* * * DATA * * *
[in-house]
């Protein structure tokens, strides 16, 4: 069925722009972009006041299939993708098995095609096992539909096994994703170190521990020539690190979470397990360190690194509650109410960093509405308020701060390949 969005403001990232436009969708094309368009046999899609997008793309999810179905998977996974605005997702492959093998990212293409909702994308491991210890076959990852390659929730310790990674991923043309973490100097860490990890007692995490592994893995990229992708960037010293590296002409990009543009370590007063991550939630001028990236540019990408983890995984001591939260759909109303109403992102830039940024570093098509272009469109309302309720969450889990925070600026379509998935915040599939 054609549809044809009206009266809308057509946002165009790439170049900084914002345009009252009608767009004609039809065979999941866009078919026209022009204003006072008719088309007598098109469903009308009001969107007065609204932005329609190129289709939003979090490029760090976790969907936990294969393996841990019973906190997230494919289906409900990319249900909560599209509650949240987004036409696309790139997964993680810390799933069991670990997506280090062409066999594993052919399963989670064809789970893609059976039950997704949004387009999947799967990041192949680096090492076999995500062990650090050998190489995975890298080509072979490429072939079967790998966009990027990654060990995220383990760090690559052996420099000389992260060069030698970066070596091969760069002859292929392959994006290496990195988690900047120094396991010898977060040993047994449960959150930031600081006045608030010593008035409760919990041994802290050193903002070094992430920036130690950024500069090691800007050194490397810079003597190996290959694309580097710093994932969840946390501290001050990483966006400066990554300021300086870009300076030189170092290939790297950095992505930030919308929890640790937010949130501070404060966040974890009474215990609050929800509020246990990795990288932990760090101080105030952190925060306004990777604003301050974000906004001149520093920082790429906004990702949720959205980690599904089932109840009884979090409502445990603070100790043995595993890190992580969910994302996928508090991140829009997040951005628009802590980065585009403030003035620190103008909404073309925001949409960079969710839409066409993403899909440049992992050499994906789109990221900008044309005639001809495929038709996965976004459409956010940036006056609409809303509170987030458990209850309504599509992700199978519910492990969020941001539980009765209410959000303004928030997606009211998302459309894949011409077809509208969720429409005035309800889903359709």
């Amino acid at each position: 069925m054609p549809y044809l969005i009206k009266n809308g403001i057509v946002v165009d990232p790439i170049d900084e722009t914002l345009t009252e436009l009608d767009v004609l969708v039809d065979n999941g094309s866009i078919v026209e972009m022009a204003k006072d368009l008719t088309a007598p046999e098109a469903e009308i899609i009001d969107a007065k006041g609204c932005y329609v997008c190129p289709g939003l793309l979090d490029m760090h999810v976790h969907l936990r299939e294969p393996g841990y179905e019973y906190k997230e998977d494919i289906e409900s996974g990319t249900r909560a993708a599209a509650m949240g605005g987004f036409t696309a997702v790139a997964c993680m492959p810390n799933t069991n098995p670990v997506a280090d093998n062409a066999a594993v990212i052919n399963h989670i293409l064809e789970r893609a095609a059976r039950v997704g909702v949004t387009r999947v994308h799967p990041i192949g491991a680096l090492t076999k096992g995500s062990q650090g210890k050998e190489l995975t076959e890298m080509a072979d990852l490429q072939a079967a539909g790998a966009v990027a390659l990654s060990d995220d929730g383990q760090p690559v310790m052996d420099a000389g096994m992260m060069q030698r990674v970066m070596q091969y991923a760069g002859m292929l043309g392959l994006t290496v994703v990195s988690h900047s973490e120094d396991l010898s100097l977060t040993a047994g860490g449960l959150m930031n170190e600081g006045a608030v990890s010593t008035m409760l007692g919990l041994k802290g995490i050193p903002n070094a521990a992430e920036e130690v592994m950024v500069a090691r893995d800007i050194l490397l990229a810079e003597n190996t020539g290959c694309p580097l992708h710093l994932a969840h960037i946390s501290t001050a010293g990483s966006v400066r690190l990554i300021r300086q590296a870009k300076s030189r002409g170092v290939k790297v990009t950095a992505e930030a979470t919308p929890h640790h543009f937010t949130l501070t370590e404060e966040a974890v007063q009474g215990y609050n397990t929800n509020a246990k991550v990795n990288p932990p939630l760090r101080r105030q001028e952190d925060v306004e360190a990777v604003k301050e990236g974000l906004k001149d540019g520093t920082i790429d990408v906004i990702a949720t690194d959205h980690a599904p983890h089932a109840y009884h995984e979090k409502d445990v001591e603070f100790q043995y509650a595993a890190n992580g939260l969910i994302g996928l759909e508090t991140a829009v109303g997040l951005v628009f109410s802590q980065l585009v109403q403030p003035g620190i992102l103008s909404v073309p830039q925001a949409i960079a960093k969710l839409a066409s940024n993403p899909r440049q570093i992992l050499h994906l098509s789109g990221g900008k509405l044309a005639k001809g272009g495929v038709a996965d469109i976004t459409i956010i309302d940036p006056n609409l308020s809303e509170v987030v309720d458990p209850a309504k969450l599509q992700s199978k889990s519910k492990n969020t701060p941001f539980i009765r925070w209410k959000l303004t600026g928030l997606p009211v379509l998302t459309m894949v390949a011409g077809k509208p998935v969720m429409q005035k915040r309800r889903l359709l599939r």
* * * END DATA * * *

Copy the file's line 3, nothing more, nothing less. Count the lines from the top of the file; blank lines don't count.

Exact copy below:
């Amino acid at each position: 069925m054609p549809y044809l969005i009206k009266n809308g403001i057509v946002v165009d990232p790439i170049d900084e722009t914002l345009t009252e436009l009608d767009v004609l969708v039809d065979n999941g094309s866009i078919v026209e972009m022009a204003k006072d368009l008719t088309a007598p046999e098109a469903e009308i899609i009001d969107a007065k006041g609204c932005y329609v997008c190129p289709g939003l793309l979090d490029m760090h999810v976790h969907l936990r299939e294969p393996g841990y179905e019973y906190k997230e998977d494919i289906e409900s996974g990319t249900r909560a993708a599209a509650m949240g605005g987004f036409t696309a997702v790139a997964c993680m492959p810390n799933t069991n098995p670990v997506a280090d093998n062409a066999a594993v990212i052919n399963h989670i293409l064809e789970r893609a095609a059976r039950v997704g909702v949004t387009r999947v994308h799967p990041i192949g491991a680096l090492t076999k096992g995500s062990q650090g210890k050998e190489l995975t076959e890298m080509a072979d990852l490429q072939a079967a539909g790998a966009v990027a390659l990654s060990d995220d929730g383990q760090p690559v310790m052996d420099a000389g096994m992260m060069q030698r990674v970066m070596q091969y991923a760069g002859m292929l043309g392959l994006t290496v994703v990195s988690h900047s973490e120094d396991l010898s100097l977060t040993a047994g860490g449960l959150m930031n170190e600081g006045a608030v990890s010593t008035m409760l007692g919990l041994k802290g995490i050193p903002n070094a521990a992430e920036e130690v592994m950024v500069a090691r893995d800007i050194l490397l990229a810079e003597n190996t020539g290959c694309p580097l992708h710093l994932a969840h960037i946390s501290t001050a010293g990483s966006v400066r690190l990554i300021r300086q590296a870009k300076s030189r002409g170092v290939k790297v990009t950095a992505e930030a979470t919308p929890h640790h543009f937010t949130l501070t370590e404060e966040a974890v007063q009474g215990y609050n397990t929800n509020a246990k991550v990795n990288p932990p939630l760090r101080r105030q001028e952190d925060v306004e360190a990777v604003k301050e990236g974000l906004k001149d540019g520093t920082i790429d990408v906004i990702a949720t690194d959205h980690a599904p983890h089932a109840y009884h995984e979090k409502d445990v001591e603070f100790q043995y509650a595993a890190n992580g939260l969910i994302g996928l759909e508090t991140a829009v109303g997040l951005v628009f109410s802590q980065l585009v109403q403030p003035g620190i992102l103008s909404v073309p830039q925001a949409i960079a960093k969710l839409a066409s940024n993403p899909r440049q570093i992992l050499h994906l098509s789109g990221g900008k509405l044309a005639k001809g272009g495929v038709a996965d469109i976004t459409i956010i309302d940036p006056n609409l308020s809303e509170v987030v309720d458990p209850a309504k969450l599509q992700s199978k889990s519910k492990n969020t701060p941001f539980i009765r925070w209410k959000l303004t600026g928030l997606p009211v379509l998302t459309m894949v390949a011409g077809k509208p998935v969720m429409q005035k915040r309800r889903l359709l599939r």